sábado, 12 de julho de 2008

The World’s First Attack Sub

The Forgotten British R-1 Submarine: The World’s First Attack Sub

June 13th, 2008

by: Raul Colon

When the Great War commenced in August 1914, it was the British Royal Navy, not Germany, who possess the strongest submarine force. But as the war progressed, advances in German submarine design and enemy engagement tactics promptly shifted the balance of power underneath the sea. By the late 1916, it was Germany who controlled the type and pace of the submarine warfare. By the early 1917, the new German U-boats were wreaking havoc with the Allies’ merchant shipping. A new strategy and weapons were needed. By the summer of 1917 the British took an unorthodox approach to the U-boat problem. The Admiralty proposed the development of new type of submarine: a sub hunter boat. The R-1 was the forerunner of the modern fast attack submarine. The lead boat hull’s, the class would include ten units, was laid in February 1917. It measured 163’-9” in length with a height of 15’-0” and a conning tower height of 11’-6”. Total surface displacement was 410 tons while underwater the R-1 would displace 503 tons. The highly streamline and clean hull structure, an innovation for those times, would provide the boat with added underwater speed. The R-1 did not mount any deck gun and its ballast tanks were placed internally. A single screw alignment was powered a one 1200hp diesel and one electrical engines. The engines gave the R-1 a top surface speed of 15 knots. Undersea speed was just under ten (9.5) knots. Maximum operational range, at an eight knot clip, was an impressive 2,048 nautical miles. Being a sub hunter-killer, the R-1 had six 18” torpedo tubes.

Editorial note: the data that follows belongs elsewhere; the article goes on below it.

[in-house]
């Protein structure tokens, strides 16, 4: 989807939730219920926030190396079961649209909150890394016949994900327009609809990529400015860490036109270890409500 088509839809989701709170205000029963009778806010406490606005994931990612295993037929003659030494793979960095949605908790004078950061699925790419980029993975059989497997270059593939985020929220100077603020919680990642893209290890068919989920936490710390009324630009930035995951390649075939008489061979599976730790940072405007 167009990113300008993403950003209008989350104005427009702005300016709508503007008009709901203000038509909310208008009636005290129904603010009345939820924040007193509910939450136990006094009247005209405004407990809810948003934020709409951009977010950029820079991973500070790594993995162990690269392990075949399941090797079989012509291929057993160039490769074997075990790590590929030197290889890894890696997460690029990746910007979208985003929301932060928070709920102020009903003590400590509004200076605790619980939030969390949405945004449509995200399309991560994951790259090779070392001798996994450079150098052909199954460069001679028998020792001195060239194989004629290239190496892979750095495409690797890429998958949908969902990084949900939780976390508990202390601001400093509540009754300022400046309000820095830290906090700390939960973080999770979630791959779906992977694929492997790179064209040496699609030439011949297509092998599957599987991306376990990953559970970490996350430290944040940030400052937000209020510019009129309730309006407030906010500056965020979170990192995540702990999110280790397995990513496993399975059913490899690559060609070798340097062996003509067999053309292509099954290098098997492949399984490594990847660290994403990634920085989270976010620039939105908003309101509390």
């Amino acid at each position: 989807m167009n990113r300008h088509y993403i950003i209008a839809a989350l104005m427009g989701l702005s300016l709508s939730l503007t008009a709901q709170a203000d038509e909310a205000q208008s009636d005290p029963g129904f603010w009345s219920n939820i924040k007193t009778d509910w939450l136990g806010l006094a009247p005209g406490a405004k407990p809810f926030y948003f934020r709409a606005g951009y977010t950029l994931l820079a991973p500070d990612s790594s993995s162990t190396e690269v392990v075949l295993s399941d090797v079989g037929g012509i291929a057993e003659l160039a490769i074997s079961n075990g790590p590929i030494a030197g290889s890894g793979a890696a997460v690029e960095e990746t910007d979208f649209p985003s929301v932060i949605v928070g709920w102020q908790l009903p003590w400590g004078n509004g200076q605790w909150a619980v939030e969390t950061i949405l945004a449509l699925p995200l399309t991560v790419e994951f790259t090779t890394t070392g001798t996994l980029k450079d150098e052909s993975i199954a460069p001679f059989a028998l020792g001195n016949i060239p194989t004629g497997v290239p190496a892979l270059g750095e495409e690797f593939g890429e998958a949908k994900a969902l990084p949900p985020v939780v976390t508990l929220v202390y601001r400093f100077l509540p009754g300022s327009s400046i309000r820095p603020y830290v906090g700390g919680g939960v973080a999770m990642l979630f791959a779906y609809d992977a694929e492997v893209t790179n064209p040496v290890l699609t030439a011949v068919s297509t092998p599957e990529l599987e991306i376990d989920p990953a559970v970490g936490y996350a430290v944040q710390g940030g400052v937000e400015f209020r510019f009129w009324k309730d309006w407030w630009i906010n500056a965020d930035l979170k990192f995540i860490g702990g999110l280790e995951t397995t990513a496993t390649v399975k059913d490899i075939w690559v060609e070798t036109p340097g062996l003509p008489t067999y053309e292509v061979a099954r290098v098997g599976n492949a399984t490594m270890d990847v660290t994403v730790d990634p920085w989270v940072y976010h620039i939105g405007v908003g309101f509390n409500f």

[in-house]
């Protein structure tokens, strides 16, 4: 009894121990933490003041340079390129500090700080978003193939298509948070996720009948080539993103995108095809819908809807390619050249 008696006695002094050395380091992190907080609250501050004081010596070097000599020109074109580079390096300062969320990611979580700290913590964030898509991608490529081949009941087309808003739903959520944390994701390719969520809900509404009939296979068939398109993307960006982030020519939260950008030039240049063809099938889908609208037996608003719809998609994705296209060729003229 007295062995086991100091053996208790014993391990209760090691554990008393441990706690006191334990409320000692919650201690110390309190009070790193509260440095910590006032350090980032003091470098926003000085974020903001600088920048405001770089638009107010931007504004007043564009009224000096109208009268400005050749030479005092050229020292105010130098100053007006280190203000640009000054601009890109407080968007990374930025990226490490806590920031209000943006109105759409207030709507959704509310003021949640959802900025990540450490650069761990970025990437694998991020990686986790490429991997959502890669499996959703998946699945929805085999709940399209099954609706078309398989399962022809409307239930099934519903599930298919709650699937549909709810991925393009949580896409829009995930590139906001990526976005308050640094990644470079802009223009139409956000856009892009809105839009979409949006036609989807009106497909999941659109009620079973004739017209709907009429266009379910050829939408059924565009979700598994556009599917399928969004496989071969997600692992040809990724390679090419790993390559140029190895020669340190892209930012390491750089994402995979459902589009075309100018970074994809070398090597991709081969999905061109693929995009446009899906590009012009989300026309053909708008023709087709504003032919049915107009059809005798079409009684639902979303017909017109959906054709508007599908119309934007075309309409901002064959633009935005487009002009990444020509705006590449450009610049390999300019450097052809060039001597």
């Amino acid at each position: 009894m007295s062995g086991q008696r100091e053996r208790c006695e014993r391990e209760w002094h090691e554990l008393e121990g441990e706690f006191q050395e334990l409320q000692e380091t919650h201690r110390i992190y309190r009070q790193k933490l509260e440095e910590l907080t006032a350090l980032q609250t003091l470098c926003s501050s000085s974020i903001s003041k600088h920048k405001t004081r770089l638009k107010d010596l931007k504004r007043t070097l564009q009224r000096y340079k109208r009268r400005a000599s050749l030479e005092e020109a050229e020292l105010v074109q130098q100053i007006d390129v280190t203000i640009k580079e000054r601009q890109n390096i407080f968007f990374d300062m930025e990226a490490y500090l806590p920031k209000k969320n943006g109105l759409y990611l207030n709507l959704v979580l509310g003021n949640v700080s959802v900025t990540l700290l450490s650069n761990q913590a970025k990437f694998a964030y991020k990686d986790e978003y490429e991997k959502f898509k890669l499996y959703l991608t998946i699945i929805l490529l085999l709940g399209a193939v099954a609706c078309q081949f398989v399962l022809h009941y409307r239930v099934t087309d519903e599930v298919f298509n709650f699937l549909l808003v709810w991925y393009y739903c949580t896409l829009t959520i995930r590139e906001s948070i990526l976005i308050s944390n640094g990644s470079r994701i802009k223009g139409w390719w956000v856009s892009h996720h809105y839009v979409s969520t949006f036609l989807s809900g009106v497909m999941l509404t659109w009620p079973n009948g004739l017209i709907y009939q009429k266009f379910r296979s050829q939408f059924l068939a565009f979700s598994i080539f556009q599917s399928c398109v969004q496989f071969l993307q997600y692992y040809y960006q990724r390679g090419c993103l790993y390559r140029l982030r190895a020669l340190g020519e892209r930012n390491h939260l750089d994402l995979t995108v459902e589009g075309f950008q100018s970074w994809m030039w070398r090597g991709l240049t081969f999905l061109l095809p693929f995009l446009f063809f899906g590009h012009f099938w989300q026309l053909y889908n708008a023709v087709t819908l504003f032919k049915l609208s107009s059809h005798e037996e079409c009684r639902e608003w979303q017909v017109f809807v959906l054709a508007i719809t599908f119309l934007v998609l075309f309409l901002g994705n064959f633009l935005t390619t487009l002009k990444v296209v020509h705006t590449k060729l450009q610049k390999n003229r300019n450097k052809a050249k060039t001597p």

The R-1 was launched on April 1918 and became operational in October of that year. She was manned by a crew compliment of 36 men. Beside the “new” nature of the boat mission profile, the R-1 class would incorporate some of Great Britain’s most advance technologies. Chief among them was the newly re-developed hydrophones. The R-1 was fitted with four powerful hydrophones with bearing mechanism in its bow section. The R-1 became operational too late to serve the Royal Navy in World War I. She would operate as a costal patrol boat for several years before it became useless for its role. The lead boat was decommissioned in January 1923 and scrapped to pieces the following year.@

Raul Colon

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